Church should focus on power of God
Published 3:54 pm Thursday, May 6, 2010
A salesman demonstrated the “On Star” system to me a few weeks ago. He pushed the button and told the operator we were hungry.
“Is there a McDonald’s nearby?” he asked.
The operator gave us directions to the nearest restaurant and asked what else she could do to be helpful.
Since the radio commercials I hear for “On Star” are mostly “I’ve been in an accident” or “my child is locked in the car,” I thought calling for a Big Mac was a bit frivolous.
Life is all about priorities, and the church isn’t immune from making hard choices. Ron Lewis popularized the motto, “The main thing is to keep the main thing the main thing.” In other words, there’s no shortage of good things, but the church must focus on the best things.
The little book of Philemon in the New Testament is a case study in priorities.
The story is interesting. Onesimus was a runaway slave. In the providence of God, he met Paul while a fugitive. The apostle won him to Christ, discipled him in the faith and sent him home!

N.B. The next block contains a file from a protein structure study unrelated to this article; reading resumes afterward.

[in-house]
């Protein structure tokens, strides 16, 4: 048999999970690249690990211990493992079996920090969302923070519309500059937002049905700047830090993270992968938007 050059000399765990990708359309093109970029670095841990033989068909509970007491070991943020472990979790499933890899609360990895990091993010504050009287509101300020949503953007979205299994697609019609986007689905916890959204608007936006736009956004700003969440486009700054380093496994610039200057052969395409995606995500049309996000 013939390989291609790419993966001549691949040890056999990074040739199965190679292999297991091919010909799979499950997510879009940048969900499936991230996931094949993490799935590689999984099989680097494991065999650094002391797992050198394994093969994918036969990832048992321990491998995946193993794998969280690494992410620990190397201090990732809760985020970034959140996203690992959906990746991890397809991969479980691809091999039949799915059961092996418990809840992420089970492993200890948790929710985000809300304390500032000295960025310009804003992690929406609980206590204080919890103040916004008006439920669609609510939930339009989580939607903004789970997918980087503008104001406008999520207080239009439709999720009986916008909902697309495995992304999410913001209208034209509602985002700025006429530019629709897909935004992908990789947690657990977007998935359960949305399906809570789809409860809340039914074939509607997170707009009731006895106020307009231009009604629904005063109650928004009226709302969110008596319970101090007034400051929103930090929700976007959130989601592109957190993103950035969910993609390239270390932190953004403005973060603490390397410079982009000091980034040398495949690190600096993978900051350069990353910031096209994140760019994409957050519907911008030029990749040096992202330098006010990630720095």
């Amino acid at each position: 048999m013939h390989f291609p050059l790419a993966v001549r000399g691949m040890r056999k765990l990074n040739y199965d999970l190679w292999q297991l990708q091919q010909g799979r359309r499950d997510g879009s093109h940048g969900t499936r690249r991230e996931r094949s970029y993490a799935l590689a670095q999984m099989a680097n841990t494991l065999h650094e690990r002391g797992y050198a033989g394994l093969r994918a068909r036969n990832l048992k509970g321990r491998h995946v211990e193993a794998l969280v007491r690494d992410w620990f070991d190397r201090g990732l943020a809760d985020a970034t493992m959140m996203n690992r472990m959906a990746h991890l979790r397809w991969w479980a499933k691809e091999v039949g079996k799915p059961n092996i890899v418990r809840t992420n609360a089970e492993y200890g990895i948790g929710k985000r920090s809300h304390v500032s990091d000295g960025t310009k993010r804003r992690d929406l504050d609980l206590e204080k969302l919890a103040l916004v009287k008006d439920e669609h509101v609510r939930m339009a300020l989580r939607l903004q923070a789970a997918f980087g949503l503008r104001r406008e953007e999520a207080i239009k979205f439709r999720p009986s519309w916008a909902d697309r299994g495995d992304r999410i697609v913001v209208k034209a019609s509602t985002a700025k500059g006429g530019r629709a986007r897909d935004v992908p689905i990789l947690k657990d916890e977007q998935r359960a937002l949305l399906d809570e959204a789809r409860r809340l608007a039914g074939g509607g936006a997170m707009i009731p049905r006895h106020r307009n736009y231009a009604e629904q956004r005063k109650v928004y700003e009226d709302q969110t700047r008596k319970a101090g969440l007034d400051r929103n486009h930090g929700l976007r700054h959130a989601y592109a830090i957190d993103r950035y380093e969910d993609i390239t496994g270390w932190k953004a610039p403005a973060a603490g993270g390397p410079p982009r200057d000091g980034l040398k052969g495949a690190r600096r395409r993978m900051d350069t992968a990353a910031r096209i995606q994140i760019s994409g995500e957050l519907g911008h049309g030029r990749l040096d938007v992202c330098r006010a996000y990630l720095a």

Modern critics have savaged Paul over this, suggesting he could’ve sponsored a first-century underground railroad for Onesimus and others.
Paul knew slavery was an evil thing, but he was single-minded. He knew that if he committed himself to abolition, it would’ve radically altered his life. First, the full power of Rome would crush him for daring to question the institution. The empire dealt harshly with rebellious slaves, and most certainly would’ve dealt harshly with anyone calling the practice into question.
And second, abolition would’ve taken Paul away from his calling from God; namely, to bring people to Christ and to plant churches throughout the Mediterranean world.
The new Christian faith was fragile, and the apostle gave himself unreservedly to its protection and nurture. He knew the greater good was to gain a foothold for the gospel and to start churches to perpetuate the faith for generations to come.
But Paul did plant a seed for abolition when he told Philemon, “for perhaps this is why he was separated from you for a brief time, so that you might get him back permanently, no longer as a slave, but more than a slave—as a dearly loved brother” (Philemon 1: 15-16, HCSB).
These words were often used in the northern pulpits in the days prior to the American Civil War. Paul’s words were used in the fight to rid the world of slavery.
The church today is tempted to get involved in many things, and most of them are worthy. But we, like Paul, must commit ourselves to the main thing. It is the power of God that changes people, and people change society.